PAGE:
Both Marshall and Barton suggest removing Anne Hutchinson from the curriculum. Marshall describes her as a woman who “didn't accomplish anything except getting herself exiled from the Massachusetts Bay Colony for making trouble.”
The conservative reviewers are not happy that Texas students are learning about Cesar Chavez, a Mexican-American labor leader and civil rights activist. Marshall's report states that Chavez “is hardly the kind of role model that ought to be held up to our children as someone worthy of emulation.”
Of course, a strong argument could be made for the inclusion of both Hutchinson and Chavez. It could even be advanced from the perspective of the Christian faith that Marshall and Barton hold dear.
Hutchinson, for example, boldly stood before John Winthrop and defended liberty of conscience in matters of religion. Chavez's labor activism was informed by his Catholicism.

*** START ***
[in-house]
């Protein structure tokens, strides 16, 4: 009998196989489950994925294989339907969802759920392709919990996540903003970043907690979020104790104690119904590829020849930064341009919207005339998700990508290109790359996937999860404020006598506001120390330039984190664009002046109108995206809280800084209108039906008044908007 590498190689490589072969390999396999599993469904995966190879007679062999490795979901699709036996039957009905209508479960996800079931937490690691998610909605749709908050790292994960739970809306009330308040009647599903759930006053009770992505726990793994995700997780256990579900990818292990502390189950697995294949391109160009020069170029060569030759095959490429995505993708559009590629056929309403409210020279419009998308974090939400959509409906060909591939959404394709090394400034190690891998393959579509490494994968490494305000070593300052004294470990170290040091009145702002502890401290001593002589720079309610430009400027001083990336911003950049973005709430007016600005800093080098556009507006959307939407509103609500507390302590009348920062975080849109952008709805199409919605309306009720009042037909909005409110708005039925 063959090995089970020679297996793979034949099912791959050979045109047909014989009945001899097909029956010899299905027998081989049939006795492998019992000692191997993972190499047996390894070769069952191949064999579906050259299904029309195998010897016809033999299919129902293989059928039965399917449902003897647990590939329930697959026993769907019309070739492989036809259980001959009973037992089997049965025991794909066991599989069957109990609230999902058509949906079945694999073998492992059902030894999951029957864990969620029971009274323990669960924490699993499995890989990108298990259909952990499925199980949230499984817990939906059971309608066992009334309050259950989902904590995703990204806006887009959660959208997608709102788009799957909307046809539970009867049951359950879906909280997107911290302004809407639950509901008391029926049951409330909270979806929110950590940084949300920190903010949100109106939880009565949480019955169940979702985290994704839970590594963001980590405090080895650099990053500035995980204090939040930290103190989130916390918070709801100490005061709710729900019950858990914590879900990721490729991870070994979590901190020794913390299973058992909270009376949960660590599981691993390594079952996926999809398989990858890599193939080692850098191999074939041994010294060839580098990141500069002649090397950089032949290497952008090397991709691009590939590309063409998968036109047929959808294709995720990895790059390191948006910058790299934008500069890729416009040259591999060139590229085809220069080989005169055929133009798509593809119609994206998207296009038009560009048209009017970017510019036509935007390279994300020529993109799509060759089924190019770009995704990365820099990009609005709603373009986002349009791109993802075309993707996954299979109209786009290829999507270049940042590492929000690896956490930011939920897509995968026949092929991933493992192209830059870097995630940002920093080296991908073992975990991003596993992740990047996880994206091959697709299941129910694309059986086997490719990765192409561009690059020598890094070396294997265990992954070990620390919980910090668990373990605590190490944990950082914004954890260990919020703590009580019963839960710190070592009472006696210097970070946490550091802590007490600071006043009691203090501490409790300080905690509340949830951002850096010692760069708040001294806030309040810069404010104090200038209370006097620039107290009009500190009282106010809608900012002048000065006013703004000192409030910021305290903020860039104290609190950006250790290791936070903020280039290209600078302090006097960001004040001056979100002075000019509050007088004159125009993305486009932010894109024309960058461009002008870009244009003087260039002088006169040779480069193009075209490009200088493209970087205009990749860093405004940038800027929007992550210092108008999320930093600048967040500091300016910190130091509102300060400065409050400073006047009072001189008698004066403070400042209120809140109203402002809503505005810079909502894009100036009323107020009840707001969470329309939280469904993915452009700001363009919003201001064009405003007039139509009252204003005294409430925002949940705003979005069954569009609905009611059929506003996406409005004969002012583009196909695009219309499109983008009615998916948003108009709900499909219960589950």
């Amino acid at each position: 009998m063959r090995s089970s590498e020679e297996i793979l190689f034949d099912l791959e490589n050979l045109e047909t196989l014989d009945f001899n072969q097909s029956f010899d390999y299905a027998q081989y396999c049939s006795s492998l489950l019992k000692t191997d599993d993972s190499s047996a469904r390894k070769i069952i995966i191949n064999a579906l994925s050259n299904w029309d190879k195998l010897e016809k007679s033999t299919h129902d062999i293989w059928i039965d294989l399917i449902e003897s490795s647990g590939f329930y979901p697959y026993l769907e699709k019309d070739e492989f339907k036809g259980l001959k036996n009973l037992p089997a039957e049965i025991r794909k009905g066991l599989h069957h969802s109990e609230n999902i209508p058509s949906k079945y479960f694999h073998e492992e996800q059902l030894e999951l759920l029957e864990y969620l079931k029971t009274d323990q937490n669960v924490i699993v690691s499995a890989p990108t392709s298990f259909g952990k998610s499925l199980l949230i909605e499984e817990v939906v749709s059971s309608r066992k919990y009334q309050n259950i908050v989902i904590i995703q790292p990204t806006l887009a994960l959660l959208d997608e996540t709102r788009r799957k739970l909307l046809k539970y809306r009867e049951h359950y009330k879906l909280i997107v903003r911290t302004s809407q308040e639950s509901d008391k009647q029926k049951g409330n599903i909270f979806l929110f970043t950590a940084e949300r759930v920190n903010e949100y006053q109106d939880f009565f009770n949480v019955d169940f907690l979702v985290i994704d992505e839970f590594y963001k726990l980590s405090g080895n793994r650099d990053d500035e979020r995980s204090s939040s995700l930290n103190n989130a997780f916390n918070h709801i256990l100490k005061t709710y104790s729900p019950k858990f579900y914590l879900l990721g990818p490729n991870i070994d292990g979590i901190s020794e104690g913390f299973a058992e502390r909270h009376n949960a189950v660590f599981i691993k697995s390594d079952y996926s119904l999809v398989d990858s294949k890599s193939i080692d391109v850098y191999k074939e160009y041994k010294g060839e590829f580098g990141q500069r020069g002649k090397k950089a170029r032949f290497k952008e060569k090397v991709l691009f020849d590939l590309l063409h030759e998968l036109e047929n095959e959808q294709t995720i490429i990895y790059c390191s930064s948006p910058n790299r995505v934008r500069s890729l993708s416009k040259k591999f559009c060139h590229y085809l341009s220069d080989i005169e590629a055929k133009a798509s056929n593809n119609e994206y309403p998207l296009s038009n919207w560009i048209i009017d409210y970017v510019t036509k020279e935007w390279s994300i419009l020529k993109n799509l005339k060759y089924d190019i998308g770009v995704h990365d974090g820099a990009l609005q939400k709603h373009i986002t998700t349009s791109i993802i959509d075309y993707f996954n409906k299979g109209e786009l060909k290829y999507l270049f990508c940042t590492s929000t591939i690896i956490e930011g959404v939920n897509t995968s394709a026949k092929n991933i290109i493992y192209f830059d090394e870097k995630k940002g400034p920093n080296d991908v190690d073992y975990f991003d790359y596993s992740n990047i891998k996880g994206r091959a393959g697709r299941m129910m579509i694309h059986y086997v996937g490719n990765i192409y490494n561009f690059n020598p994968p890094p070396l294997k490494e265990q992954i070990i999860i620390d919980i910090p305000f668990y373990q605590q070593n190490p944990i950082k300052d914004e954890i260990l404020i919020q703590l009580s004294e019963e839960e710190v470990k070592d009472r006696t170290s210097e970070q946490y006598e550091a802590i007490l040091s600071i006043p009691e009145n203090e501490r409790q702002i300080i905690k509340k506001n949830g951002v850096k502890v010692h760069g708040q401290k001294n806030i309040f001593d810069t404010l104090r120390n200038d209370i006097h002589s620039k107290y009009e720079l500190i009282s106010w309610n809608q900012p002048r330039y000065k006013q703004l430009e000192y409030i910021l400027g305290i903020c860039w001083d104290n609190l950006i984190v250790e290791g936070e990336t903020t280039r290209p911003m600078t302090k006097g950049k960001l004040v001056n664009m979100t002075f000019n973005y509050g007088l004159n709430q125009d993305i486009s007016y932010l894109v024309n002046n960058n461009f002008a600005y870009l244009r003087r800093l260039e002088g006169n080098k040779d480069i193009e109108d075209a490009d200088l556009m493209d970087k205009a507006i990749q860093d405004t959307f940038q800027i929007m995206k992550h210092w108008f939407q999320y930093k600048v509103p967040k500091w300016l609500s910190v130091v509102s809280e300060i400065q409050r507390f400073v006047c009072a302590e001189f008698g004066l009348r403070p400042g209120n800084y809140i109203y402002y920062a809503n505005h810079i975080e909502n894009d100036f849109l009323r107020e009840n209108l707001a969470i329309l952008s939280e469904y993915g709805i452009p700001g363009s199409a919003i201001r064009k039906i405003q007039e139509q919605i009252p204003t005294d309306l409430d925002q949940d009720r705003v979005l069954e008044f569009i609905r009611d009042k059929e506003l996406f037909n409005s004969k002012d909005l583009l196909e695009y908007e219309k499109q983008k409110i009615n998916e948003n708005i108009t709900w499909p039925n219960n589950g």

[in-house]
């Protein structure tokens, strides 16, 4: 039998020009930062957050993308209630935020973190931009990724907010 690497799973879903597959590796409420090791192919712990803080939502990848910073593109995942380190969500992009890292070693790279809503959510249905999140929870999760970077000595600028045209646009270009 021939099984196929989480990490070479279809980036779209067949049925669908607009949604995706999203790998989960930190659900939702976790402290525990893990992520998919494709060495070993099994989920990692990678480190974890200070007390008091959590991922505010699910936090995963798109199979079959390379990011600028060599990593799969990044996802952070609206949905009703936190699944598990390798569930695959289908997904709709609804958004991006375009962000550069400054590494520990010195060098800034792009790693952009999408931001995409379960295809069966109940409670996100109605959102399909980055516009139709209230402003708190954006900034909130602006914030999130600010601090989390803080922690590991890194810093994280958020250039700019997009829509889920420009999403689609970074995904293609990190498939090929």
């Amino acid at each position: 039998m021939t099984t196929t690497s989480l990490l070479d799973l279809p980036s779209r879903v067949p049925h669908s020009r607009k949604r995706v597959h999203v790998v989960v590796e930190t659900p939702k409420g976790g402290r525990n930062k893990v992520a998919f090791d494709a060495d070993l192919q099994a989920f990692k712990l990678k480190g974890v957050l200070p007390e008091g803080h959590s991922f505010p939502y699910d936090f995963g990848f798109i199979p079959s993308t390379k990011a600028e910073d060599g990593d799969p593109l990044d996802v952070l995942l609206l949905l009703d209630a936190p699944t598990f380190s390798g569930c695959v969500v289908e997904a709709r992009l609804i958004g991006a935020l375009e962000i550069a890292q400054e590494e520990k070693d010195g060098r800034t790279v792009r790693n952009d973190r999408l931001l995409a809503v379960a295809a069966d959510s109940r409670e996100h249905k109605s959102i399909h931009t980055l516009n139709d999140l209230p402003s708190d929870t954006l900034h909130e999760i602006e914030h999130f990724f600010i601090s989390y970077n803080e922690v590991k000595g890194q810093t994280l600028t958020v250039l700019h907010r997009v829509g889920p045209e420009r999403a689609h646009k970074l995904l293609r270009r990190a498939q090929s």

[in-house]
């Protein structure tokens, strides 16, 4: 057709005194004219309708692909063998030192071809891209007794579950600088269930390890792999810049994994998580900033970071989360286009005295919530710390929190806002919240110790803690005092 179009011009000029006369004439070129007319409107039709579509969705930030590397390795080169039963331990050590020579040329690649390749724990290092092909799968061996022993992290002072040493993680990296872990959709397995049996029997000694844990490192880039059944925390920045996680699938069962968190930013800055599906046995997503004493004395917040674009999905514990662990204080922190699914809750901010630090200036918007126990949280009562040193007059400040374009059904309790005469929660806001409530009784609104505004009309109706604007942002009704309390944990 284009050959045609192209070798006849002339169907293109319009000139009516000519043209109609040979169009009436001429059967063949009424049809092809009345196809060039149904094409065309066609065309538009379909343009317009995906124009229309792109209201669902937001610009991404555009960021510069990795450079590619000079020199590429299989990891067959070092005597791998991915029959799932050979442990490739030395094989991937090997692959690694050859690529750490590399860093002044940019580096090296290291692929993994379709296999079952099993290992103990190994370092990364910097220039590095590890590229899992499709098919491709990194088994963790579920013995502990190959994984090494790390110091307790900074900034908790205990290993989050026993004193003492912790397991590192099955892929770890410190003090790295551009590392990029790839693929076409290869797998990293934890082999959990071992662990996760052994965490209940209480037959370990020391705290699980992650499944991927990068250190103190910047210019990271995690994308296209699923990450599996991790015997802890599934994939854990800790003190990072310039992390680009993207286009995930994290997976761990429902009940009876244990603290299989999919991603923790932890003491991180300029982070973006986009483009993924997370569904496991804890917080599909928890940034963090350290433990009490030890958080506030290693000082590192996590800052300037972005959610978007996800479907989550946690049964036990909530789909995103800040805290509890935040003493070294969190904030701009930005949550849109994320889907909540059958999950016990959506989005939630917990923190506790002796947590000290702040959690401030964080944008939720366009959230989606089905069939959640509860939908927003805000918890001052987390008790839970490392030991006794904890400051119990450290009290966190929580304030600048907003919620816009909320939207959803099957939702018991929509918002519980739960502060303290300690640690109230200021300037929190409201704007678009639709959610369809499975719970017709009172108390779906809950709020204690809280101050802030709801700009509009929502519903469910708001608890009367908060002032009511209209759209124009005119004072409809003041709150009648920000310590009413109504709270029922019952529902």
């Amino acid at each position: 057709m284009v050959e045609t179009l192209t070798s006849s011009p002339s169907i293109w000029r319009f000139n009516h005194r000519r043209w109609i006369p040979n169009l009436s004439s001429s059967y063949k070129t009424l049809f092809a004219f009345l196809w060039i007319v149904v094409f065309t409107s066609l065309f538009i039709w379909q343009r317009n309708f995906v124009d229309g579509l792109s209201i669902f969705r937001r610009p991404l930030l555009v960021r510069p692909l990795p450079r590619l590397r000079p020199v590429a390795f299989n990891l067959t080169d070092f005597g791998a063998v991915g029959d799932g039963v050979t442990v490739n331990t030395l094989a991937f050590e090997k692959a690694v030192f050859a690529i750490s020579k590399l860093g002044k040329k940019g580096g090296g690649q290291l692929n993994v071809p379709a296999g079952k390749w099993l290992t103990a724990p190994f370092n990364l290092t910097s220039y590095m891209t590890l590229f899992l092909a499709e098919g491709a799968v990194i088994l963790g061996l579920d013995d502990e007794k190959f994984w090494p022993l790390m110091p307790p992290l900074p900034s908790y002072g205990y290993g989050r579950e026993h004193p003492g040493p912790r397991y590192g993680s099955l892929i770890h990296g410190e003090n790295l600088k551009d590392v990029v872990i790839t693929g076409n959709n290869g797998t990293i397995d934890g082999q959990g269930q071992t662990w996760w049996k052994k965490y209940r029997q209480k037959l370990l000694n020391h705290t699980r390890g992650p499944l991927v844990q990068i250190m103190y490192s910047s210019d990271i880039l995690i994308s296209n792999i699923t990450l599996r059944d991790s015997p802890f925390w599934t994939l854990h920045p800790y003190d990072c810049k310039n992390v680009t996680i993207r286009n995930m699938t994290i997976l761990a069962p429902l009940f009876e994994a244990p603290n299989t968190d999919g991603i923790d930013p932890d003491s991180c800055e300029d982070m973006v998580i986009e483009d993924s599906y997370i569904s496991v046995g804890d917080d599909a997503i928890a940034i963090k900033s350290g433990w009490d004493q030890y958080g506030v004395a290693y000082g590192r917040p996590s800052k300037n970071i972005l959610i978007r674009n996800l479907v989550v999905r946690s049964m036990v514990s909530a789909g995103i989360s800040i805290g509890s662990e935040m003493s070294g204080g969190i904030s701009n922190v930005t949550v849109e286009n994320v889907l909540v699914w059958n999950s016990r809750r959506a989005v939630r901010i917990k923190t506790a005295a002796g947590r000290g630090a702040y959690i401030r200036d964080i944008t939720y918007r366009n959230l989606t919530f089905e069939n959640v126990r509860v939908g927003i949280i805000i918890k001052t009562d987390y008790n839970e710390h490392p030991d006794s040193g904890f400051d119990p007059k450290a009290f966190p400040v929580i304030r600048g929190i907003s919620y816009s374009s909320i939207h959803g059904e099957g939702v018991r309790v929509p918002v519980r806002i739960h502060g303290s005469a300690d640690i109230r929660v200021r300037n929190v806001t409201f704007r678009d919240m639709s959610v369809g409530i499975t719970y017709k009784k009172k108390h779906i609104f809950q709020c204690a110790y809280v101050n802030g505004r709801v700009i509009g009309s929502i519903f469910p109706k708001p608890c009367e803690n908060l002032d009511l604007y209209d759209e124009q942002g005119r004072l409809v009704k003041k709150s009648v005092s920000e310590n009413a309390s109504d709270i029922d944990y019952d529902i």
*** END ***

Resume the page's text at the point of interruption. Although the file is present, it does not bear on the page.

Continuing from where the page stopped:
But there is a bigger issue at stake here. It goes beyond the debate over who is “in” and who is “out.” It is the place of history in a school curriculum.
The study of history develops civic awareness and provides us with heroes from the past that we can look up to. This is the kind of history that Barton and Marshall want to promote. This kind of search for a useful past makes sense. Our natural inclination is to find something familiar in history — something that affirms our own convictions in the present.
Historians know, however, that not all of the past is familiar or useful. Not all of the past serves our present-day agendas.
Yet we must study it.
Sunday, July 26, 2009
Fea on the Barton & Marshall Controversy
John Fea has an op-ed in the Houston Chronicle on the David Barton, Peter Marshall Texas Public Education history controversy. A taste: